This Is our Village

Thursday, March 29, 2012

Turning off water

If an upstairs condo unit owner is gone for the summer and we notice that his main water valve is left in the open position can we as a board member allowed to turn the valve off for preventive measures. Thank you so much for your advice.

3 comments:

elaineb said...

You could phone him and make sure the water heater fuse is OFF. As a first step.
Some associations have standing orders to turn all off if the owner has neglected to do so.

Frank LaFountain President Berkshire B said...

No one is supposed to turn off the water valves except the water department.. If you are caught there is a hefty fine.. Unless you have condo installed water valves that were added on and are now owned by the condo.

Lanny Howe said...

This issue has been discussed before. If you have condo-installed water valves, the condo association is paying about $300 for every set of two shutoffs, I believe—which end up being located in a pit right beside the water company pit! This would cost our 26-unit association $3900! Fine if you can afford it—many of us cannot.

Yes, I guess technically you could incur a hefty fine (likely to be over $3900?) if found turning water on or off in the water company pits, but hundreds in the Village have been doing this for years, I feel sure. I am not hearing of this being enforced. How, other than this way, or if your association has paid for the second pits, do you turn the water on and off? To have a shutoff installed in the apartment would cost probably $250 (might as well get the second pit) and would leave the water pipe going up to the second floor (in the wall) under pressure and vulnerable.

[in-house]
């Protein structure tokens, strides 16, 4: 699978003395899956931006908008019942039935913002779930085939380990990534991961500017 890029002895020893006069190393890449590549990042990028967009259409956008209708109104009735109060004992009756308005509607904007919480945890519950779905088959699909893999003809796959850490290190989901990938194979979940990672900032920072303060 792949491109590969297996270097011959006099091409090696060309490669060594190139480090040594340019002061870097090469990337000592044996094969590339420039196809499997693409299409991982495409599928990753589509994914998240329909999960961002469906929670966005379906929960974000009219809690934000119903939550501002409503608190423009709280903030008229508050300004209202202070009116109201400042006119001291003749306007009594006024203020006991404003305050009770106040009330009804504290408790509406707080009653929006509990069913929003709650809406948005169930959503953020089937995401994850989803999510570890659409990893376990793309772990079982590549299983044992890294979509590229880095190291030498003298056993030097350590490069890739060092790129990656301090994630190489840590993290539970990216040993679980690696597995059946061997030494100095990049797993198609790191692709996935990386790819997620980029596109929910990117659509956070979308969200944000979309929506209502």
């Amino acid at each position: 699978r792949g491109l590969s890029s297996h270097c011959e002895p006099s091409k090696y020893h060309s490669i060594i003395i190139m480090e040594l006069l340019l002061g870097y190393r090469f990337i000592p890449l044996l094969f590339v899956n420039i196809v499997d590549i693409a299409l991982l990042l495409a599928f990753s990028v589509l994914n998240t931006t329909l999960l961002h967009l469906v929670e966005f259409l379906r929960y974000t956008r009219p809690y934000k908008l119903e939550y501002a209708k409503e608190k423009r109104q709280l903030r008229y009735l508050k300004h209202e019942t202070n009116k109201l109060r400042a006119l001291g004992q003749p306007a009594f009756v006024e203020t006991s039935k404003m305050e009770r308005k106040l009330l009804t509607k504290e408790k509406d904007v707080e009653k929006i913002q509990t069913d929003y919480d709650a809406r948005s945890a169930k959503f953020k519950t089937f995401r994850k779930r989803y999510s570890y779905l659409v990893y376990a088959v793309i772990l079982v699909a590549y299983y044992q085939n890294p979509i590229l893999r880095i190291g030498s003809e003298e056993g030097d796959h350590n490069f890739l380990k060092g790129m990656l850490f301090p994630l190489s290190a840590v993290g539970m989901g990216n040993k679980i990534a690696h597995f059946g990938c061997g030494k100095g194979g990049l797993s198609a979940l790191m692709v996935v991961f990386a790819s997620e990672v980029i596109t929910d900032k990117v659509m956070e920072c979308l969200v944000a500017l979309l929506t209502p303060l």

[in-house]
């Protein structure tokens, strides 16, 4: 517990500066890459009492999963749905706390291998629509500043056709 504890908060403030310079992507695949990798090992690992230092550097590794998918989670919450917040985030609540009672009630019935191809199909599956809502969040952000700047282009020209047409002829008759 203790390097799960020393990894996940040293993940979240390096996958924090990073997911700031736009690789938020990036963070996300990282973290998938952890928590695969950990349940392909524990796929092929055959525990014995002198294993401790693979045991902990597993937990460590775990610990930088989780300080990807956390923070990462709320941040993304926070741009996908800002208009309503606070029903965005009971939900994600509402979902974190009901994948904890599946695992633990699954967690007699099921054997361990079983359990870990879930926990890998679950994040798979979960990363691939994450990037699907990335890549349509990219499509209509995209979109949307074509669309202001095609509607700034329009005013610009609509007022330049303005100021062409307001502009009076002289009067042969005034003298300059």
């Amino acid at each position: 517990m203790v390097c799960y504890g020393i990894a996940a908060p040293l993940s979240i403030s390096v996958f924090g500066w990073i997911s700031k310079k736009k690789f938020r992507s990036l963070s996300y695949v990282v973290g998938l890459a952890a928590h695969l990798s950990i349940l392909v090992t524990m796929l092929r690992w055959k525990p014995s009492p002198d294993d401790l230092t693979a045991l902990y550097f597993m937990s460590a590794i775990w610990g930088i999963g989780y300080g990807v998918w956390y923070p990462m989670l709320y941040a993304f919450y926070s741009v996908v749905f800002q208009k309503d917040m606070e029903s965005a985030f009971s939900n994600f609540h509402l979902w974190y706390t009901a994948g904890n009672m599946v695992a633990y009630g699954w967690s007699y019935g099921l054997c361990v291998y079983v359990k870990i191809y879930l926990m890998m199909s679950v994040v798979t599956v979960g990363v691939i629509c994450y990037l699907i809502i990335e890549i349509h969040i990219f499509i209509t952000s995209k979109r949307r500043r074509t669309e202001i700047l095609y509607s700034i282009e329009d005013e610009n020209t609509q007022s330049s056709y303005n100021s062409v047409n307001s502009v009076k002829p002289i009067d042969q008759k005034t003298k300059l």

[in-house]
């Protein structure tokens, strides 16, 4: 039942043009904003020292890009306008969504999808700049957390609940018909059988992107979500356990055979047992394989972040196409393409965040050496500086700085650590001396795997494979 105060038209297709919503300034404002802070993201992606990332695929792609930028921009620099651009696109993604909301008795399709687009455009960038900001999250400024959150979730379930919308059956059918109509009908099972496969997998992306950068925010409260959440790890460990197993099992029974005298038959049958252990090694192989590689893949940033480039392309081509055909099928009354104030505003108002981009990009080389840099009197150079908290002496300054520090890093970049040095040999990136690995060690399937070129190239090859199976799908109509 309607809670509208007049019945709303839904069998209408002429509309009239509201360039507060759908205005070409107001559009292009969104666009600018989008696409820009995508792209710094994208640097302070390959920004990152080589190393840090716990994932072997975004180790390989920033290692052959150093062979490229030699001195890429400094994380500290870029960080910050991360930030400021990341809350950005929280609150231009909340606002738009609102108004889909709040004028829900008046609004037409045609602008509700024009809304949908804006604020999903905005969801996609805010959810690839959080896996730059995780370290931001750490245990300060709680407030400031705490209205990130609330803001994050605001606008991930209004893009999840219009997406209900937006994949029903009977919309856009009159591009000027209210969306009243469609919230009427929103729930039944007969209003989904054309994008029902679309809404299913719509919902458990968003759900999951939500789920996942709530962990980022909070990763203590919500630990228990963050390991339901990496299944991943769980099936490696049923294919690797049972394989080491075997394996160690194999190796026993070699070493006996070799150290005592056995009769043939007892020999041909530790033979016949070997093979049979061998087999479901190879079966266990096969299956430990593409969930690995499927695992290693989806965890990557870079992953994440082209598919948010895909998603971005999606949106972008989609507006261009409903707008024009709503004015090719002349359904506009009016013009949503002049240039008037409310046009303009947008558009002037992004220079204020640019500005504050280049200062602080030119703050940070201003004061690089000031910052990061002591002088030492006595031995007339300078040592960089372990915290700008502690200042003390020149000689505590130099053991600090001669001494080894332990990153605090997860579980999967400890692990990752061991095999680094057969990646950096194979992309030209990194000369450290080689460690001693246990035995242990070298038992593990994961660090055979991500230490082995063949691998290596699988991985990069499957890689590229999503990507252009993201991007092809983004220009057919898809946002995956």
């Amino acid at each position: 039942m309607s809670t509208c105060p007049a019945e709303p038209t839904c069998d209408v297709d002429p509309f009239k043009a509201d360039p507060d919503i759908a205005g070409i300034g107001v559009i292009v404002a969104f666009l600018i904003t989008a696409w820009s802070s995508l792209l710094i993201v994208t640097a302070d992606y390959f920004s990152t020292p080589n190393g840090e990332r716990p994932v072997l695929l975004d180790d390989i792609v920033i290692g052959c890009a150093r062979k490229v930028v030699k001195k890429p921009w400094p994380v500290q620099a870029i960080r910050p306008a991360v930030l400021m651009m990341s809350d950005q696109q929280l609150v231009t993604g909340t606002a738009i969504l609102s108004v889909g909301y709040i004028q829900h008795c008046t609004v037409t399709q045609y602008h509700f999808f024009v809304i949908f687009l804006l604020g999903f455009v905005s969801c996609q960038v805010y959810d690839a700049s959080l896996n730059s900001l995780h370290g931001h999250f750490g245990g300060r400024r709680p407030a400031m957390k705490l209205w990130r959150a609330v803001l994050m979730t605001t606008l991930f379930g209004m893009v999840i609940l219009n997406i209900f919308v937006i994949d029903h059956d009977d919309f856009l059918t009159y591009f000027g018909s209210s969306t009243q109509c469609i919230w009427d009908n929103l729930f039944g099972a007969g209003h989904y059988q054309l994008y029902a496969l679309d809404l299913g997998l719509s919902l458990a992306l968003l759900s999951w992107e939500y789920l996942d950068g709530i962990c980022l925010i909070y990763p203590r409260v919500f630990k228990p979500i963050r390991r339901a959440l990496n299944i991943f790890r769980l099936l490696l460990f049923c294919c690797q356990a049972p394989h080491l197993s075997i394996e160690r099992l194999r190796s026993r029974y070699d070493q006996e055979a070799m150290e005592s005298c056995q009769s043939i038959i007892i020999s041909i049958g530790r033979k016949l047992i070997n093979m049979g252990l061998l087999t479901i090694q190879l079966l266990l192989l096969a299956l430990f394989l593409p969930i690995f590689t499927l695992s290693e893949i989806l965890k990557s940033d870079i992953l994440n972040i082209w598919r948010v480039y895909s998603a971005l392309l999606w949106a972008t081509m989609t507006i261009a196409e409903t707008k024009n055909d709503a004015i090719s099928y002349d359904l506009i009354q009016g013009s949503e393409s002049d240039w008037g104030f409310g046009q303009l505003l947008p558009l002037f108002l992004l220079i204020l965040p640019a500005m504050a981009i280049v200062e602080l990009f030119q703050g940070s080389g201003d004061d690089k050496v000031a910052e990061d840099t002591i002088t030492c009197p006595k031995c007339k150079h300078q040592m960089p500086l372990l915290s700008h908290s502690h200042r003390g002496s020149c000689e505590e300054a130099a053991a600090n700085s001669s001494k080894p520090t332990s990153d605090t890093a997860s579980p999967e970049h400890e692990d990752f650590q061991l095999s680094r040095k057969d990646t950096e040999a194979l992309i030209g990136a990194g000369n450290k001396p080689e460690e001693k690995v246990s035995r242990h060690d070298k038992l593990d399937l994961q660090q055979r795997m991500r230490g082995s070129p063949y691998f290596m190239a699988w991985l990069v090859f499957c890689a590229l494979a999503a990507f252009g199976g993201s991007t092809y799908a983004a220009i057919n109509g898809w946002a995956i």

Pay the water company to turn the water on and off? Yes, that’s the sensible solution for those who are not here ONLY over the summer months. Last I heard, it cost $39 to have the water turned on and nothing to have it turned off.

But what about those who come and go? Who may be gone SEVERAL times during the year for a weekend or weeks? A pipe could burst just as well during a short absence as during a long one. Shall we be shelling out $39 several times during the year?

It is recommended everyone have the new kind of ¼-turn shutoffs under the sinks and toilets. Yes, they do make sense, and okay, turning them off would help, but that still leaves the tub & shower vulnerable (most have no shutoff) and the water heater vulnerable (shutoffs for them are for all practical purposes inaccessible in many of the units—who’s going to pull the stove out and squeeze behind the heater?).

The point is that this remains a knotty problem for those of us on tight budgets.